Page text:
Hol HaMoed Pesach 5777
Dedicated to the memory of those murdered in the terrorist attack in Ma’alot in May 1974
During Hol HaMoed Israelis hit the roads on family trips, and we followed suit with a trip to the northern Galil. The highways were packed and help from the GPS app was limited, since everyone uses the same one and it sent masses of cars swarming towards the same alternate routes. It was a slog. So we improvised a bit, with a delightful visit to friends in Zikhron and a fun and exhausting day spent at an arts festival in Ma’alot. The weather reports predicted rain, but the rain fell in the early morning hours and we actually had a warm, mostly sunny day that was fine for outdoor activities. Being in Ma’alot recalled the song we sing at the Seder, commonly known as “Dayeinu,” that begins with the rhetorical question:
כמה מעלות טובות למקום עלינו.
“How many ascending levels (ma’alot) of favors has God bestowed upon us.” This song already appears in the first Siddur of Rav Amram Gaon from the ninth century. It contains fifteen stanzas expressing gratitude to God for gifts, any one of which “would have been enough for us — dayeinu.” It is likely that the fifteen stanzas are intended to correspond to the fifteen steps or ascending levels, ma’alot, from the court of the Women to the Court of the Israelites in the Temple, and the fifteen Psalms entitled “Shir ha-Ma’alot — A Song of Ascending Levels” of Tehillim.
So yes, had we been able to drive to the Galil, but had not found good friends at home for a visit, dayeinu. Had we found good friends at home for a visit but the weather was not good, dayeinu. Had the weather been good, but there was no arts festival in Ma’alot, dayeinu. Had we found a charming arts festival in Ma’alot but no convenient parking, dayeinu. Had we found convenient parking, but not found a great diversity of Jewish and Arab families having fun together, dayeinu. Had we found Jewish and Arab families having fun together, but the grandchildren didn’t enjoy themselves, dayeinu. Had the grandchildren enjoyed themselves but the adults didn’t have enough energy, dayeinu. Had the adults had enough energy, but the day not ended with a good meal with cousins, dayeinu. Had the day ended with a good meal with cousins but no kosher for Pesach ice cream for dessert, dayeinu. Had the ice cream been kosher for Pesach but contained kitniyot – well, that would have been disappointing to the grandchildren – but thankfully they found some Ben and Jerry’s Kosher for Pesach without kitniyot, so dayeinu!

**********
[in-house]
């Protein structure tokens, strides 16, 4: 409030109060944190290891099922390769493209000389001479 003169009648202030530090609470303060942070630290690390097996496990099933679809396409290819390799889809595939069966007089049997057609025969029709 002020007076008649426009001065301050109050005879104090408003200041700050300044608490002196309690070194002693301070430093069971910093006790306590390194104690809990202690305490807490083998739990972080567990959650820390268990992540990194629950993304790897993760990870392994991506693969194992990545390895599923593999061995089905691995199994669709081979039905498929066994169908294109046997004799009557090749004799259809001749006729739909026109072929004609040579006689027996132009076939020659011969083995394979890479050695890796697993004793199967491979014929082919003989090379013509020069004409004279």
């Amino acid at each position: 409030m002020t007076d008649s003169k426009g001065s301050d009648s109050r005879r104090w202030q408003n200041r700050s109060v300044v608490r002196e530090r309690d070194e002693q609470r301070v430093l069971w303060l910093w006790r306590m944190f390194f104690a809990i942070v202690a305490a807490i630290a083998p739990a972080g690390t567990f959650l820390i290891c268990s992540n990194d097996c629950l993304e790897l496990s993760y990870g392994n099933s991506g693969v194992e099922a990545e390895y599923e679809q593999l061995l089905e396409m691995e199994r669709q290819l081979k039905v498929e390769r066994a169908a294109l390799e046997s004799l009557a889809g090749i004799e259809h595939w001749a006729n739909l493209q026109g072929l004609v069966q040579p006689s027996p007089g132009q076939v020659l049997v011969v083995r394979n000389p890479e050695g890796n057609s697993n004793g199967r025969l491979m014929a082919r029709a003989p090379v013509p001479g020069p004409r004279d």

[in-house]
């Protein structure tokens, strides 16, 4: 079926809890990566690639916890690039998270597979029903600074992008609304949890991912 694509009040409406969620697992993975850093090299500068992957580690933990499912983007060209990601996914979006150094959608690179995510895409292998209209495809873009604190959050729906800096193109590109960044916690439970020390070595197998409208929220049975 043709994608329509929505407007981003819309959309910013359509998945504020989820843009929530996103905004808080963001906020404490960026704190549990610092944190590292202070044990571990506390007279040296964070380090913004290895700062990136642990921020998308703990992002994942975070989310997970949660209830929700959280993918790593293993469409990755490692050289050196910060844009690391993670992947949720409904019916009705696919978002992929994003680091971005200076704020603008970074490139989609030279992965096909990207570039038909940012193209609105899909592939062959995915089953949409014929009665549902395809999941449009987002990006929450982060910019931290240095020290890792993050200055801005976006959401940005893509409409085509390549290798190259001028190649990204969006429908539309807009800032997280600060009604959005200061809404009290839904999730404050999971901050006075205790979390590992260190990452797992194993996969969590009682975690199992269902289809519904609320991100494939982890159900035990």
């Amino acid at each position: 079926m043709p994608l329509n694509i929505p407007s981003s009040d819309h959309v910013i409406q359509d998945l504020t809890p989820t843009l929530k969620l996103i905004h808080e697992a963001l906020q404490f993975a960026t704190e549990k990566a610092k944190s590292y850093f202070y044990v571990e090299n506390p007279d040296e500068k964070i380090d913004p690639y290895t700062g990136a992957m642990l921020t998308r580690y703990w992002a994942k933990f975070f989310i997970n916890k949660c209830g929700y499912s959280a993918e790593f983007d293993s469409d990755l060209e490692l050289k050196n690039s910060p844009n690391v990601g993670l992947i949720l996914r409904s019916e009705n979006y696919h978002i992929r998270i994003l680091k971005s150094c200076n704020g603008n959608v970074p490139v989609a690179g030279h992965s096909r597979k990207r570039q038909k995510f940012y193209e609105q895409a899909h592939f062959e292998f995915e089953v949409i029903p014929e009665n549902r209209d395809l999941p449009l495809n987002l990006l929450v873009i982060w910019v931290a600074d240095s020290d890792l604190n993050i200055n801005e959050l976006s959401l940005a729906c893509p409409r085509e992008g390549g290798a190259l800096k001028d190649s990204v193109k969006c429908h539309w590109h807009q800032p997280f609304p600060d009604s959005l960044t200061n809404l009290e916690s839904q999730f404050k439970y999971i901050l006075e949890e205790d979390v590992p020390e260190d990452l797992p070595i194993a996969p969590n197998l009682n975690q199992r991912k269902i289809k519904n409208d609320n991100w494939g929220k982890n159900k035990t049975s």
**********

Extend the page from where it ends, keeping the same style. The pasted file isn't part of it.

The ancient song of “Dayeinu” highlights the role of song and poetry as spiritual expression. The appearance of “Dayeinu” at a climactic point in the Seder, otherwise devoted to an analytic discussion of the meaning of the Exodus from Egypt, is striking. Song and poetry are not merely entertaining embellishments to a religious ceremony. When we sing poetry rather than reciting a prose text or discussing it, we shift into a different experiential gear. The melody and rhythm of a song and the prosody of a poem generate a coherent flow that carries our consciousness along for a while. It is this sense of being effortlessly carried along in a focused and uplifted way that we look for in all spiritual experience. This is the “flow” state of mind that psychologist Mihaly Csikszentmihalyi analyzes so insightfully – in his thought-provoking work Flow.